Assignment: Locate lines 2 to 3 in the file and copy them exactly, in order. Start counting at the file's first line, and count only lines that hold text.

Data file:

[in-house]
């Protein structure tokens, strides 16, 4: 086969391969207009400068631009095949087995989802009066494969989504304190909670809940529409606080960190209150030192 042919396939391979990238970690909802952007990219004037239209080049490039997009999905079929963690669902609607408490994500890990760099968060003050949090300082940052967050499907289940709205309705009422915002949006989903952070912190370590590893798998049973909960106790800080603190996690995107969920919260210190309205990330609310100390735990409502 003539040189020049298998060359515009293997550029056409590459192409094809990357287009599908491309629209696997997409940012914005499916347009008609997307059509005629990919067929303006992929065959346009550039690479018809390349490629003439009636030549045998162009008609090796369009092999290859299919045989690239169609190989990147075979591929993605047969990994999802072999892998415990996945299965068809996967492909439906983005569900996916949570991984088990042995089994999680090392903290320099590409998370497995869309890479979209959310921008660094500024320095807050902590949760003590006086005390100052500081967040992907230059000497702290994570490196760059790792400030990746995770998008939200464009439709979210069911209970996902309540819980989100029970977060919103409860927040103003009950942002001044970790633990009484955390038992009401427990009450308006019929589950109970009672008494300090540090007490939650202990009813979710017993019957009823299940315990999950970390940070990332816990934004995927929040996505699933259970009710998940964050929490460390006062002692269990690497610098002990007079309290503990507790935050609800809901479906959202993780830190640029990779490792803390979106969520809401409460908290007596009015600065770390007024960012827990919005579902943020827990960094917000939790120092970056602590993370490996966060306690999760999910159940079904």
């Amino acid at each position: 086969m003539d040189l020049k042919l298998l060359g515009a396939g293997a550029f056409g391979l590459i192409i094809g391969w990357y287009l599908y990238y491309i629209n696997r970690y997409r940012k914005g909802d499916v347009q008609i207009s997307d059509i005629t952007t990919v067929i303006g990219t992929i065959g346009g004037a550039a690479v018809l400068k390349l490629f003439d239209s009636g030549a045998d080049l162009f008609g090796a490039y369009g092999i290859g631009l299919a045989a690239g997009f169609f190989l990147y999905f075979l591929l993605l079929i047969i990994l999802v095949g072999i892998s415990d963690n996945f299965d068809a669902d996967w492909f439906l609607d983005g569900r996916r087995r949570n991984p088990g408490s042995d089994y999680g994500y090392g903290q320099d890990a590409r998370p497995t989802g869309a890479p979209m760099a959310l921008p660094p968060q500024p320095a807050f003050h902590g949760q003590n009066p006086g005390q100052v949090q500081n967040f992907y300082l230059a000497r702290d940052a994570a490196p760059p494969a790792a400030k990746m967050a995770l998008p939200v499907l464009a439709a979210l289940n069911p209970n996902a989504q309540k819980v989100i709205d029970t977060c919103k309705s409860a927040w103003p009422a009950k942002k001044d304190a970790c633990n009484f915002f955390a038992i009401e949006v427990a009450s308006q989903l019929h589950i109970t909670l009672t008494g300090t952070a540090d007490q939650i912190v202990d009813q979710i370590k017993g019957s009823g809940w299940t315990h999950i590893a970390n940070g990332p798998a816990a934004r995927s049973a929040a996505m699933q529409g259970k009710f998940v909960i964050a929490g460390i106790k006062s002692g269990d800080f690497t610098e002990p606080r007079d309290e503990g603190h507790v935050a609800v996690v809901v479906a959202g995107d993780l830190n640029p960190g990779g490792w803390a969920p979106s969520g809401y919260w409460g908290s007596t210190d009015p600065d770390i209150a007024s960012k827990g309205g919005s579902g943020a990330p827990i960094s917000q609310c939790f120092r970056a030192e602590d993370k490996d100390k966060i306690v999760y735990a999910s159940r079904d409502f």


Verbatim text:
């Protein structure tokens, strides 16, 4: 086969391969207009400068631009095949087995989802009066494969989504304190909670809940529409606080960190209150030192 042919396939391979990238970690909802952007990219004037239209080049490039997009999905079929963690669902609607408490994500890990760099968060003050949090300082940052967050499907289940709205309705009422915002949006989903952070912190370590590893798998049973909960106790800080603190996690995107969920919260210190309205990330609310100390735990409502 003539040189020049298998060359515009293997550029056409590459192409094809990357287009599908491309629209696997997409940012914005499916347009008609997307059509005629990919067929303006992929065959346009550039690479018809390349490629003439009636030549045998162009008609090796369009092999290859299919045989690239169609190989990147075979591929993605047969990994999802072999892998415990996945299965068809996967492909439906983005569900996916949570991984088990042995089994999680090392903290320099590409998370497995869309890479979209959310921008660094500024320095807050902590949760003590006086005390100052500081967040992907230059000497702290994570490196760059790792400030990746995770998008939200464009439709979210069911209970996902309540819980989100029970977060919103409860927040103003009950942002001044970790633990009484955390038992009401427990009450308006019929589950109970009672008494300090540090007490939650202990009813979710017993019957009823299940315990999950970390940070990332816990934004995927929040996505699933259970009710998940964050929490460390006062002692269990690497610098002990007079309290503990507790935050609800809901479906959202993780830190640029990779490792803390979106969520809401409460908290007596009015600065770390007024960012827990919005579902943020827990960094917000939790120092970056602590993370490996966060306690999760999910159940079904």
């Amino acid at each position: 086969m003539d040189l020049k042919l298998l060359g515009a396939g293997a550029f056409g391979l590459i192409i094809g391969w990357y287009l599908y990238y491309i629209n696997r970690y997409r940012k914005g909802d499916v347009q008609i207009s997307d059509i005629t952007t990919v067929i303006g990219t992929i065959g346009g004037a550039a690479v018809l400068k390349l490629f003439d239209s009636g030549a045998d080049l162009f008609g090796a490039y369009g092999i290859g631009l299919a045989a690239g997009f169609f190989l990147y999905f075979l591929l993605l079929i047969i990994l999802v095949g072999i892998s415990d963690n996945f299965d068809a669902d996967w492909f439906l609607d983005g569900r996916r087995r949570n991984p088990g408490s042995d089994y999680g994500y090392g903290q320099d890990a590409r998370p497995t989802g869309a890479p979209m760099a959310l921008p660094p968060q500024p320095a807050f003050h902590g949760q003590n009066p006086g005390q100052v949090q500081n967040f992907y300082l230059a000497r702290d940052a994570a490196p760059p494969a790792a400030k990746m967050a995770l998008p939200v499907l464009a439709a979210l289940n069911p209970n996902a989504q309540k819980v989100i709205d029970t977060c919103k309705s409860a927040w103003p009422a009950k942002k001044d304190a970790c633990n009484f915002f955390a038992i009401e949006v427990a009450s308006q989903l019929h589950i109970t909670l009672t008494g300090t952070a540090d007490q939650i912190v202990d009813q979710i370590k017993g019957s009823g809940w299940t315990h999950i590893a970390n940070g990332p798998a816990a934004r995927s049973a929040a996505m699933q529409g259970k009710f998940v909960i964050a929490g460390i106790k006062s002692g269990d800080f690497t610098e002990p606080r007079d309290e503990g603190h507790v935050a609800v996690v809901v479906a959202g995107d993780l830190n640029p960190g990779g490792w803390a969920p979106s969520g809401y919260w409460g908290s007596t210190d009015p600065d770390i209150a007024s960012k827990g309205g919005s579902g943020a990330p827990i960094s917000q609310c939790f120092r970056a030192e602590d993370k490996d100390k966060i306690v999760y735990a999910s159940r079904d409502f």